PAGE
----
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ARM MERCHANT SHIPS?
Should merchant ships transiting high risk areas carry small arms for defense against pirates?

Selected crew should be trained and have guns available
Professional armed security teams should be hired
No guns on merchant ships, ever

FIRE ISLND BELLE

July 21, 2009

Blount Boats delivers Fire Island Belle

Built for Fire Island Ferries, Inc., Bay Shore, N.Y., the recently delivered 85 ft FIRE ISLAND BELLE is the latest in a long-line of vessels built for the owner by shipbuilder Blount Boats of Warren, R.I. The 382-passenger, two deck, all aluminum commuter boat will be operating from Bay Shore to Fire Island on Great South Bay.

The triple screw vessel is powered by Detroit Series 60 Tier II diesel engines, delivering 600 hp each at 2,100 rpm with 2:1 ZF 550 reduction gears. At a displacement of 42 tons, she cruises at 19 knots at 70 percent horse power on a 7.5 mile run. Recently, at the same cruising speed, the burn rate was 17 gallons per engine with a complement of 300 passengers.

The FIRE ISLAND BELLE has been certified under U.S. Coast Guard, subchapter K Rules and Regulations. She was based on the original design of the Firebird, built by the Blount shipyard for West Ferry, Inc. (a sister corporation of Fire Island Ferries) in 1984. However, the relationship with the Blount shipyard dates back to 1971 when Ed Mooney first met Luther Blount to have him build the Capt. Patterson, a 300 passenger, steel hull ferry for Fire Island Ferries.

In his own words, Ed describes the building of eight Blount vessels in his fleet:

"I had a set of plans with me for the boat we wanted and Luther tried to talk me into building a boat of his design that would be much easier and cheaper to build and would only require two engines, not three as on our plans. We insisted on our plans, and shortly after, we had a contract. We operate in shallow water and draft is a major concern. Luther called when the framing was almost done and informed me that he had sent out the lines plan to check via computer and he was informed the vessel would draw 6 feet, which was unacceptable. Consequently, Blount's yard widened the boat out from midship aft to get four and one half foot draft, saving us a big problem at no extra charge. It worked out so well that we had him build three sister ships, the Fire Island Miss in 1976, the Traveler in 1977, and the Fireball in 1981. Blount also built the Vagabond, a 75 foot freight boat for us in 1979. We went back up to Blount in 1984 and had them build the Firebird, a 85 foot, 400 passenger aluminum ferry that was longer, lighter and faster than the steel hull ferries. Blount's in-house designer used our 75 foot lines and layout ofthe 85 footer for the gangways to fit the same docks. The engines, shafts, props and gears matched those of our other ferries. We went back up in 2000 to order another 85 foot, 400 passenger aluminum ferry with three 8V2000 Detroit-MTU diesels. By regulation, we could no longer install our standard 12v71TIs. We took delivery of the Fire Island Flyer in June 2001.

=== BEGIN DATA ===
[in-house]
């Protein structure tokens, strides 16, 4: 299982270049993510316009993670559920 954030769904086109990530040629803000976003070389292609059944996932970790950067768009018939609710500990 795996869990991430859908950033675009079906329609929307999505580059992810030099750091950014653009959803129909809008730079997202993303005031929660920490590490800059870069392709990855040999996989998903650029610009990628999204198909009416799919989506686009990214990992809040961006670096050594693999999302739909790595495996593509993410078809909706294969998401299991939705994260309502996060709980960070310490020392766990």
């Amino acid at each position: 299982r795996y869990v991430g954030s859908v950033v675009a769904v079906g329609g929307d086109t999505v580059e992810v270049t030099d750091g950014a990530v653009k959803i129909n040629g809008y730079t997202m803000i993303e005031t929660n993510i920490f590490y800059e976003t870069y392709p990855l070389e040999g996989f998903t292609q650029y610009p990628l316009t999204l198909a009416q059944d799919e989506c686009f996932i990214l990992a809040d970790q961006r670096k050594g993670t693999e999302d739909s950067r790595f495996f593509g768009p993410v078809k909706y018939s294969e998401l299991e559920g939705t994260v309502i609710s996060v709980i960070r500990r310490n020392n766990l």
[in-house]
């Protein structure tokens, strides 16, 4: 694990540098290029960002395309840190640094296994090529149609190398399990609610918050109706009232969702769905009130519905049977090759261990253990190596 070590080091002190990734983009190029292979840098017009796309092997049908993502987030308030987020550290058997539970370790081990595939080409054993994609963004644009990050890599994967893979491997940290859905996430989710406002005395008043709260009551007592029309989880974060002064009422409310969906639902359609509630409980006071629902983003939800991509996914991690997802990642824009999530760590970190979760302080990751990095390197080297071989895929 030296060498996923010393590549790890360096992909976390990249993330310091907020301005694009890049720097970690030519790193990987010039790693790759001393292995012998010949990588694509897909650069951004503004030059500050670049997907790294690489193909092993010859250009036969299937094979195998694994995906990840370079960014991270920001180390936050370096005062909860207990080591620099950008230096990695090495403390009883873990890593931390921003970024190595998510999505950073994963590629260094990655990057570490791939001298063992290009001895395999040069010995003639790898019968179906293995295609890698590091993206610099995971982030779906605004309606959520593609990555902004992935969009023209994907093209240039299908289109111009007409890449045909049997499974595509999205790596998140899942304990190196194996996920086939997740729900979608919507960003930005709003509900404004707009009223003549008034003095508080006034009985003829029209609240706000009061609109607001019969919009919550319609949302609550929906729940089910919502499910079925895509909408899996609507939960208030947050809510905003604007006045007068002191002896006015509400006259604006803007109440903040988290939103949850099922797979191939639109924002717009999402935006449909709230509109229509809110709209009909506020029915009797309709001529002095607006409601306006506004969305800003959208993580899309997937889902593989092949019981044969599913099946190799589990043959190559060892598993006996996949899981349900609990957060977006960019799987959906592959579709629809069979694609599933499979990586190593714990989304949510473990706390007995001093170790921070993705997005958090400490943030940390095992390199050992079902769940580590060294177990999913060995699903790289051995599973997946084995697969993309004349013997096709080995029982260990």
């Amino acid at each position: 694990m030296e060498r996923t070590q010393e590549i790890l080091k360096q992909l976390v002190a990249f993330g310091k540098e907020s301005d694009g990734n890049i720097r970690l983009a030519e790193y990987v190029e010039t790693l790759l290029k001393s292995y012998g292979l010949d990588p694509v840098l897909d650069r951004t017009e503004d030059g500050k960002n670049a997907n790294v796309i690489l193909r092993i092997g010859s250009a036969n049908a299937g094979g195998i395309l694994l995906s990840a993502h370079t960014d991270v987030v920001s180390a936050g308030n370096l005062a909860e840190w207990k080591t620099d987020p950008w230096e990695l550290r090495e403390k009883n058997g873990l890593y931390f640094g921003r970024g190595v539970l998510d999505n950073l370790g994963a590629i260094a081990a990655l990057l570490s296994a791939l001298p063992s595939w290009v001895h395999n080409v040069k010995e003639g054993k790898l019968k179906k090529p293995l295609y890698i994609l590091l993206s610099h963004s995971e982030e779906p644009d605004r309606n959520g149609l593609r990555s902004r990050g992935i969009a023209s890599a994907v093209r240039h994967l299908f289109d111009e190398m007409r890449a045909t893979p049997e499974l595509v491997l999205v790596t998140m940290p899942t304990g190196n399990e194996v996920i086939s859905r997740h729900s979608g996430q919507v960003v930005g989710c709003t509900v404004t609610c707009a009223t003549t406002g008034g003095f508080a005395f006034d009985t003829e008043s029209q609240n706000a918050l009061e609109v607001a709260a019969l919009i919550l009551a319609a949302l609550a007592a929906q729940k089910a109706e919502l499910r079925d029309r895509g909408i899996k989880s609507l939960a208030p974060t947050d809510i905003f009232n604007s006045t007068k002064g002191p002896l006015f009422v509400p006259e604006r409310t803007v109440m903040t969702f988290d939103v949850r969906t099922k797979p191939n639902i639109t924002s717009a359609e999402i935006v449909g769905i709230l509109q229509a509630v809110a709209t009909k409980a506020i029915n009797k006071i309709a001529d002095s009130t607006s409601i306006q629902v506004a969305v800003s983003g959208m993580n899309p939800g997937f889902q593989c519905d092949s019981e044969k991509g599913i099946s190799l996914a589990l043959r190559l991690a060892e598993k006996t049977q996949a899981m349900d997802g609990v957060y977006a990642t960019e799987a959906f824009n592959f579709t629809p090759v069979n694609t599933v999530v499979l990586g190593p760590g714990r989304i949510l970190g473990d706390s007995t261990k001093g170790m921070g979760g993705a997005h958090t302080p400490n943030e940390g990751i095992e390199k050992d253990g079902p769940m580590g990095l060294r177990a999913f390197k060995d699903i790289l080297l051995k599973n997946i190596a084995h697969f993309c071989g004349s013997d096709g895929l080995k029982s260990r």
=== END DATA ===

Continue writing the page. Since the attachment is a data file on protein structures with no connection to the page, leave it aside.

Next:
"In August 2008, we contracted with Blount to build another 85 footer, this time with less passengers because of the stability requirement for increased passenger weight. We also used (3) Series 60 Detroits. We installed two of them in another boat that have worked out fine."

Ed concludes with: "The FIRE ISLAND BELLE was named after the first ferry designed and built in 1948 as a fast ferry, semi-planing hull for the Great South Bay. Before that, all the fast ferries were converted rum runners. The new FIRE ISLAND BELLE will be the eighth boat built for us by Blount. All the vessels are in service and each one gets better."


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